Trust is difficult to win via pixels alone. The reality is that much of your work is going to be on video call, email, and chat. Everyone is busy and video calls nearly always need to be scheduled. If your client provides you with a phone number, that is a clear invitation to use it. Pick up the phone regularly. If you are uncomfortable calling at a random time, send them a text: “Hi, Okay if I give you a call today?” It is always a good idea to ask your client how they like to communicate. Almost all of us will prefer a 10-minute phone call to a protracted email thread to answer questions. Building trust requires demonstrating to your client that you want to talk to them and that you are interested in communicating with them. If communication is only about the current project, and the transactions that must occur to get it done, we are not leaving room for the potential opportunities for the transformational delivery of services, ideas, and knowledge, and the relationship too will become a transactional one. Pick up the phone as often as appropriate.

When your only tool is a hammer, every business problem looks like a nail.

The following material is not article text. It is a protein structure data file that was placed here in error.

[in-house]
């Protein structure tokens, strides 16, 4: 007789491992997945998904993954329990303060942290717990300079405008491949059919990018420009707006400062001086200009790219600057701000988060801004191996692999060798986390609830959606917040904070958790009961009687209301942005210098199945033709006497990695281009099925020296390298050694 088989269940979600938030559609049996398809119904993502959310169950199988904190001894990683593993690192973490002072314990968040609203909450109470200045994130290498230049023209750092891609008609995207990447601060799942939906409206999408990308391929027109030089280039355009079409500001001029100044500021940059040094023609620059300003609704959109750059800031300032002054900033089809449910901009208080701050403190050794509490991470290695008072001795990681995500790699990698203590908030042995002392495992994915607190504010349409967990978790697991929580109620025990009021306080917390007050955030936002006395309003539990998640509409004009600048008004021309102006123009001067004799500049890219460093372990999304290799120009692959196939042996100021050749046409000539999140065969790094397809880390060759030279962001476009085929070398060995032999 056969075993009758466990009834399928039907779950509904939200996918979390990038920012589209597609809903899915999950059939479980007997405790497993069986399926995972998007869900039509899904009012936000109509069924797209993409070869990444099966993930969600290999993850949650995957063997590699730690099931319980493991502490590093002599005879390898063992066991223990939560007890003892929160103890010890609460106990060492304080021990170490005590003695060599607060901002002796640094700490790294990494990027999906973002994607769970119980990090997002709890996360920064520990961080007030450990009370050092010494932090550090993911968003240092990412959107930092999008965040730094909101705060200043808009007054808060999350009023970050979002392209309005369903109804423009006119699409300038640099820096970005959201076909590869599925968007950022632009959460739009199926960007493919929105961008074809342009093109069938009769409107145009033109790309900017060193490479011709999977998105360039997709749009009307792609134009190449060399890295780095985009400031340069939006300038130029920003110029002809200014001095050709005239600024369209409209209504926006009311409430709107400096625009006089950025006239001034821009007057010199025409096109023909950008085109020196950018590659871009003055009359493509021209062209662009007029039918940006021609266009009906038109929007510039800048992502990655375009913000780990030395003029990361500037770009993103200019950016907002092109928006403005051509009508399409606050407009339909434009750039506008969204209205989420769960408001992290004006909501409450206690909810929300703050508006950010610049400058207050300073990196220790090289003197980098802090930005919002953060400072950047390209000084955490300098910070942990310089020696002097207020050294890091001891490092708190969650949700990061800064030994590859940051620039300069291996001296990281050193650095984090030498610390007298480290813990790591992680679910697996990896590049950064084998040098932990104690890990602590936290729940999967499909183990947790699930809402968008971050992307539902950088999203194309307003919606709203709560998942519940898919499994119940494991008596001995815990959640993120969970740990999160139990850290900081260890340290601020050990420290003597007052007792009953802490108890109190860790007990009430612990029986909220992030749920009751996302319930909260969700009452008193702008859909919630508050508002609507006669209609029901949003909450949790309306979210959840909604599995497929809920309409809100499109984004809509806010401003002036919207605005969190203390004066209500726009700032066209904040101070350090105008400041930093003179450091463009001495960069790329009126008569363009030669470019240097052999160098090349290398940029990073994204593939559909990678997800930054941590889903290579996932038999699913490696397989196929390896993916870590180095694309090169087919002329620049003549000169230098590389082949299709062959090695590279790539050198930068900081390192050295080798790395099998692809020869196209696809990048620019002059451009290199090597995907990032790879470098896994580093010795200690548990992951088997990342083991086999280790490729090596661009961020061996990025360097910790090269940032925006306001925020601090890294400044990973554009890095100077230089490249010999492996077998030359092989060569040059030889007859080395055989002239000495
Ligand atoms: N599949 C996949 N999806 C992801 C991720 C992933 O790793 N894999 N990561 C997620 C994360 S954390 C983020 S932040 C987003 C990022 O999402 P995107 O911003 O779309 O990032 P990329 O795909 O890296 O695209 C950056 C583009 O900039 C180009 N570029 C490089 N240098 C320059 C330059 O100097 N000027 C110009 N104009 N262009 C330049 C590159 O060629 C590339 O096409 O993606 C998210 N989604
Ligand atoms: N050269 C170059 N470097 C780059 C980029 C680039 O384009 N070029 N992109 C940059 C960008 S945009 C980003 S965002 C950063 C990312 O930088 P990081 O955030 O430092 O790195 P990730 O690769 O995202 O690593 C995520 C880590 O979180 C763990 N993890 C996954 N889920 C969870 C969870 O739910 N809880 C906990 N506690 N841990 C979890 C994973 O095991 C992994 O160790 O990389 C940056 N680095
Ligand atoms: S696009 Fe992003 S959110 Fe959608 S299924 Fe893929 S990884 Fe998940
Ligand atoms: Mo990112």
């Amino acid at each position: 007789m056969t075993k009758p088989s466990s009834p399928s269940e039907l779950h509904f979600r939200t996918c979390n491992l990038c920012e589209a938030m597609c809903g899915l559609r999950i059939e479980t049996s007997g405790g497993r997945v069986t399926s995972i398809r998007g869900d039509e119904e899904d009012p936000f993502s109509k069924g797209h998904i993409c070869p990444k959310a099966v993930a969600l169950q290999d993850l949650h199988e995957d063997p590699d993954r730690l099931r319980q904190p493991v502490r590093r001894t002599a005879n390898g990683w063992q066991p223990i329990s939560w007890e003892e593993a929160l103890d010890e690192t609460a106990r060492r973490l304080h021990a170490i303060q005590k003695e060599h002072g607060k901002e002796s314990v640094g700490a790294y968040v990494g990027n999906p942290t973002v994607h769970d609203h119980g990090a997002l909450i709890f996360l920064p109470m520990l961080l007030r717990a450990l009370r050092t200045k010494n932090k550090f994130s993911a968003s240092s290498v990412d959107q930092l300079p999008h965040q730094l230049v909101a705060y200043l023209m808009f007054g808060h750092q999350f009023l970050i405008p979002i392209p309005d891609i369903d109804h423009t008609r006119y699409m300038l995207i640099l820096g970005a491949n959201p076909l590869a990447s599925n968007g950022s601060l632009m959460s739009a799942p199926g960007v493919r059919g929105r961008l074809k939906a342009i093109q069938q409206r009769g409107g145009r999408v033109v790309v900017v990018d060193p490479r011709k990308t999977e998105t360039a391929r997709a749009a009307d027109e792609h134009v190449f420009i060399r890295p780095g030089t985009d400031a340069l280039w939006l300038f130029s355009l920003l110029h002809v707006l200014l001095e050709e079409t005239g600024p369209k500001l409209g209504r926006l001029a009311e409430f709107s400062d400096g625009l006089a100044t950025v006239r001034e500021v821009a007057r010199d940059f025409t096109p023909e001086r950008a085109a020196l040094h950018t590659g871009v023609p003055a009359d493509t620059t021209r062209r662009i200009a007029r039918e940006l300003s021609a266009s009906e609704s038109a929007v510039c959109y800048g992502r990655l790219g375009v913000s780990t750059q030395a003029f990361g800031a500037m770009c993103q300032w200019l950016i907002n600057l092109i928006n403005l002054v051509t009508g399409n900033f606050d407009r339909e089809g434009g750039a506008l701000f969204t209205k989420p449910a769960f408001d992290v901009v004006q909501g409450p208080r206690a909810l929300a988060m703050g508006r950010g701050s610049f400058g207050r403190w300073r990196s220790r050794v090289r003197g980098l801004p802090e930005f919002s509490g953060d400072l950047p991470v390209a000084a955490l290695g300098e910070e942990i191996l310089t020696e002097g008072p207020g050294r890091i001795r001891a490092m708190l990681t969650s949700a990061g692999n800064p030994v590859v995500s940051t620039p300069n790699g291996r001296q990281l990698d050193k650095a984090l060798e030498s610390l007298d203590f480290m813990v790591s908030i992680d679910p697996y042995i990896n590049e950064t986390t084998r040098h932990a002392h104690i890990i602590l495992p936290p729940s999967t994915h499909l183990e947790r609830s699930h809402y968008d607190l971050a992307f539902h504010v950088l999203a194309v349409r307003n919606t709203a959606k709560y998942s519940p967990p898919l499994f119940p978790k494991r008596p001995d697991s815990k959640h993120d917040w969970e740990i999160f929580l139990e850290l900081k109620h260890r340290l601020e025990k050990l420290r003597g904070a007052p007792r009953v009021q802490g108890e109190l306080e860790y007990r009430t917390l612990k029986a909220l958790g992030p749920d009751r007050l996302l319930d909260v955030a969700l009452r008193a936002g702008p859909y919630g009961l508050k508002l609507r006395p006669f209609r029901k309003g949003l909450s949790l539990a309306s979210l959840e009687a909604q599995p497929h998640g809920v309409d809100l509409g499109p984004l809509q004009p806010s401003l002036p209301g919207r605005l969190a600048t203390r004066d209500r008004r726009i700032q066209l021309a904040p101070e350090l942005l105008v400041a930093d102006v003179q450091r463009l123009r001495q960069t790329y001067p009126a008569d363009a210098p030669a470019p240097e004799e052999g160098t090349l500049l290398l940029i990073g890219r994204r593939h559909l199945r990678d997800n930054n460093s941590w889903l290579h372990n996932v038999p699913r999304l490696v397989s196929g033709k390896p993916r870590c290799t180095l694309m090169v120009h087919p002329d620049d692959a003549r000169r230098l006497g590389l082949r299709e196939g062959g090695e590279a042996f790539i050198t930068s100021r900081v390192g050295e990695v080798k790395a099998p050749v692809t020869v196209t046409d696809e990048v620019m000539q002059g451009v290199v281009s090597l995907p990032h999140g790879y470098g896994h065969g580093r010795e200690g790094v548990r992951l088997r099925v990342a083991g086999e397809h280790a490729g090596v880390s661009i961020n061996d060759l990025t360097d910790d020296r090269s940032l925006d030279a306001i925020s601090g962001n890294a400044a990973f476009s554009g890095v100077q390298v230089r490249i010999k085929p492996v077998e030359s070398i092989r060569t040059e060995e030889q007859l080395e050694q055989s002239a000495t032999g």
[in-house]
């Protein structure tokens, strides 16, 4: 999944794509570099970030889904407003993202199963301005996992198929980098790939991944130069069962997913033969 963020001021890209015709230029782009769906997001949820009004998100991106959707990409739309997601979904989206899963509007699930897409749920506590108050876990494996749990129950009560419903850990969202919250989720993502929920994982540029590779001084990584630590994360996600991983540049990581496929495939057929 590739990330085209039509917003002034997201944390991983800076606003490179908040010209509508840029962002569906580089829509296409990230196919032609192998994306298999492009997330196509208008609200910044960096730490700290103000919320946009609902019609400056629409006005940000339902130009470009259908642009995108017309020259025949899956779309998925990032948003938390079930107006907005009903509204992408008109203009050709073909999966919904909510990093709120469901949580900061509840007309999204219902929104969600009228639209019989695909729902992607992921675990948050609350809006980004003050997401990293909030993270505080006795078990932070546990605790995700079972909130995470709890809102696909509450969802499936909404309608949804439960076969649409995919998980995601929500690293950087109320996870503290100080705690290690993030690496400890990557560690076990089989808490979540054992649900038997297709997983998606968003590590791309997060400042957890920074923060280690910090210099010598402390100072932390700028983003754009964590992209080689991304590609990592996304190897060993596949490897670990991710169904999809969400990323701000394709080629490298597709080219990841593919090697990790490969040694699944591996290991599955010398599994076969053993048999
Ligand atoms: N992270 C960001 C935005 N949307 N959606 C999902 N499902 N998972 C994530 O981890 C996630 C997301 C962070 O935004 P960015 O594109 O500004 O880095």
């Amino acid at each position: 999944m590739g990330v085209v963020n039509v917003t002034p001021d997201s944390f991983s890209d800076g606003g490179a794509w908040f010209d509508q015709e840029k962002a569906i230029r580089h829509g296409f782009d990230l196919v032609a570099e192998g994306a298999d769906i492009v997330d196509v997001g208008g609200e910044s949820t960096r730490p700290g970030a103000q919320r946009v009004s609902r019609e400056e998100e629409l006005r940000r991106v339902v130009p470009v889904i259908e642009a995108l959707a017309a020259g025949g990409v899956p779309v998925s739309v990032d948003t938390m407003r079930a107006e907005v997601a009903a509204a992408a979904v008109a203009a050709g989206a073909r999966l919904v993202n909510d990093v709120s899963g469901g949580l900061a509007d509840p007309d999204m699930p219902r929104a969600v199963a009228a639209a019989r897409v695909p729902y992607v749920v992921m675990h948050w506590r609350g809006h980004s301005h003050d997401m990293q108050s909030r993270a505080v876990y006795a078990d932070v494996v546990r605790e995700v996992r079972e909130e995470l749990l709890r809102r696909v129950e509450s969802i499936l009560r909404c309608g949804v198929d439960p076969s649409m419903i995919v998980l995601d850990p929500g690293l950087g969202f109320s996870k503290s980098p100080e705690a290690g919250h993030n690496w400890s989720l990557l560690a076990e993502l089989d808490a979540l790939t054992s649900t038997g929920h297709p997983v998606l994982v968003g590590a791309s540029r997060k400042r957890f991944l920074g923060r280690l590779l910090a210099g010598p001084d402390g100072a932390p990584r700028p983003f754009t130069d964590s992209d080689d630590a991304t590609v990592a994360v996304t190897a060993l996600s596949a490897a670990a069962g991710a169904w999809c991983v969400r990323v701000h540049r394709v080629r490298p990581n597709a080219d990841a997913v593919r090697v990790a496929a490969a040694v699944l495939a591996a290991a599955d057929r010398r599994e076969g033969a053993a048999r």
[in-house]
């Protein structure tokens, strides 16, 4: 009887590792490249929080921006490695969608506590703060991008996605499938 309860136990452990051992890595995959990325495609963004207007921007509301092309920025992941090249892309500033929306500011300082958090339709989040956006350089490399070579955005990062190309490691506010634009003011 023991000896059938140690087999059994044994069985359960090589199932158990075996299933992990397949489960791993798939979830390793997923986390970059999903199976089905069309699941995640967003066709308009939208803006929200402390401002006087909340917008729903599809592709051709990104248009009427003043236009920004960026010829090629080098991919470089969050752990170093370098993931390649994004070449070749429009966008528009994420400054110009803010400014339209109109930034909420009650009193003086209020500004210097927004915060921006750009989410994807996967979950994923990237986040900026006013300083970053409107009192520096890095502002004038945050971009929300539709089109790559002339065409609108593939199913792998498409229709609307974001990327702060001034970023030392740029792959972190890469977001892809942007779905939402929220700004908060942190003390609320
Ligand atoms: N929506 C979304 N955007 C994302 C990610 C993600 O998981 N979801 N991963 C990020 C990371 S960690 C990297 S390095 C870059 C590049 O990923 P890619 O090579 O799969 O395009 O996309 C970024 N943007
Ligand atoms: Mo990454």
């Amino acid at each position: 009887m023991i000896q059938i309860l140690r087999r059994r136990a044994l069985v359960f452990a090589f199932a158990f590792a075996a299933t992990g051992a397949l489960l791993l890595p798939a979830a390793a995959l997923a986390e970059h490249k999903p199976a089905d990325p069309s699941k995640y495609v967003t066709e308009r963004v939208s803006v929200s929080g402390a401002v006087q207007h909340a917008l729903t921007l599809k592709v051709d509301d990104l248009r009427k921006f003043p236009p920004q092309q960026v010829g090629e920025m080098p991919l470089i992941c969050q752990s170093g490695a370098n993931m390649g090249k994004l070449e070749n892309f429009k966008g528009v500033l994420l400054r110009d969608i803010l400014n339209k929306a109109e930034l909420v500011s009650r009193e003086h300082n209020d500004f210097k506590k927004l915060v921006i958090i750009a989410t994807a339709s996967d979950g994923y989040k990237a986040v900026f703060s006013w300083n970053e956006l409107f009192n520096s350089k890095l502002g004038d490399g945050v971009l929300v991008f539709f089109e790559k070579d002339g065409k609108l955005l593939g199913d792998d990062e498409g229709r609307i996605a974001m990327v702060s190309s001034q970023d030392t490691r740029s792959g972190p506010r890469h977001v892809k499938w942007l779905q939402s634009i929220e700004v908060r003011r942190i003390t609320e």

I will never forget one of the cringe-worthy lessons learned early in my career as an individual contributor selling market research solutions. My prospect, a veteran market researcher in pharma, explained his business challenge to me. Naturally eager to close a deal, I suggested that my company’s new methodology was a perfect solution to address his business problem. My prospect smiled and calmly said, “Please don’t try to shoehorn my issue into your proprietary tool. I don’t believe in coincidence.”

Clients are not interested in their vendor partners’ quarterly revenue goal. They don’t care whether their account director is close to hitting quota. A short-term sales-oriented approach does not foster long-term partnerships. Clients appreciate vendor partners who take the time to understand their business implications and provide customized solutions instead of repackaging older methodologies as “proprietary” ones. Prioritize building lasting relationships based on understanding your client’s needs and adapting to their evolving requirements.